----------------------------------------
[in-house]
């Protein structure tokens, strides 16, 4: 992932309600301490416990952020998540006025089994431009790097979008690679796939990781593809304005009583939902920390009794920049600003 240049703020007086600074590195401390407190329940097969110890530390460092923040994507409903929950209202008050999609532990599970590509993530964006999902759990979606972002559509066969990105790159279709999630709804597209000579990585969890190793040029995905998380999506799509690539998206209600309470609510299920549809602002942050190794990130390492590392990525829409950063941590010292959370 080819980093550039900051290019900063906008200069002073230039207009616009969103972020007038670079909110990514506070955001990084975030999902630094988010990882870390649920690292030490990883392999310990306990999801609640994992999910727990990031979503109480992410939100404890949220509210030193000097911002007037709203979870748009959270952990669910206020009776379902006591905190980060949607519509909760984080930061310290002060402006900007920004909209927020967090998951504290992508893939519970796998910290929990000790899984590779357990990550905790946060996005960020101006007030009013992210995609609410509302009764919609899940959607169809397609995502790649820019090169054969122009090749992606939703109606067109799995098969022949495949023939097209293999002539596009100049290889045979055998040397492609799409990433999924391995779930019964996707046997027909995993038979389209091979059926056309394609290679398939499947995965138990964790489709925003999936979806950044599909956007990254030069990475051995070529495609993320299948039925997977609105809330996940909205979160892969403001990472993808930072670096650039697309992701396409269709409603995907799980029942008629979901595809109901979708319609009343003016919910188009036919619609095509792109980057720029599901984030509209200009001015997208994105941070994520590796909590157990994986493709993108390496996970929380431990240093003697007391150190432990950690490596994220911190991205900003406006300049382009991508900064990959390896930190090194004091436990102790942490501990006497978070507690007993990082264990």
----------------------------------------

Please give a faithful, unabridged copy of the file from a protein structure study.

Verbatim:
[in-house]
């Protein structure tokens, strides 16, 4: 992932309600301490416990952020998540006025089994431009790097979008690679796939990781593809304005009583939902920390009794920049600003 240049703020007086600074590195401390407190329940097969110890530390460092923040994507409903929950209202008050999609532990599970590509993530964006999902759990979606972002559509066969990105790159279709999630709804597209000579990585969890190793040029995905998380999506799509690539998206209600309470609510299920549809602002942050190794990130390492590392990525829409950063941590010292959370 080819980093550039900051290019900063906008200069002073230039207009616009969103972020007038670079909110990514506070955001990084975030999902630094988010990882870390649920690292030490990883392999310990306990999801609640994992999910727990990031979503109480992410939100404890949220509210030193000097911002007037709203979870748009959270952990669910206020009776379902006591905190980060949607519509909760984080930061310290002060402006900007920004909209927020967090998951504290992508893939519970796998910290929990000790899984590779357990990550905790946060996005960020101006007030009013992210995609609410509302009764919609899940959607169809397609995502790649820019090169054969122009090749992606939703109606067109799995098969022949495949023939097209293999002539596009100049290889045979055998040397492609799409990433999924391995779930019964996707046997027909995993038979389209091979059926056309394609290679398939499947995965138990964790489709925003999936979806950044599909956007990254030069990475051995070529495609993320299948039925997977609105809330996940909205979160892969403001990472993808930072670096650039697309992701396409269709409603995907799980029942008629979901595809109901979708319609009343003016919910188009036919619609095509792109980057720029599901984030509209200009001015997208994105941070994520590796909590157990994986493709993108390496996970929380431990240093003697007391150190432990950690490596994220911190991205900003406006300049382009991508900064990959390896930190090194004091436990102790942490501990006497978070507690007993990082264990």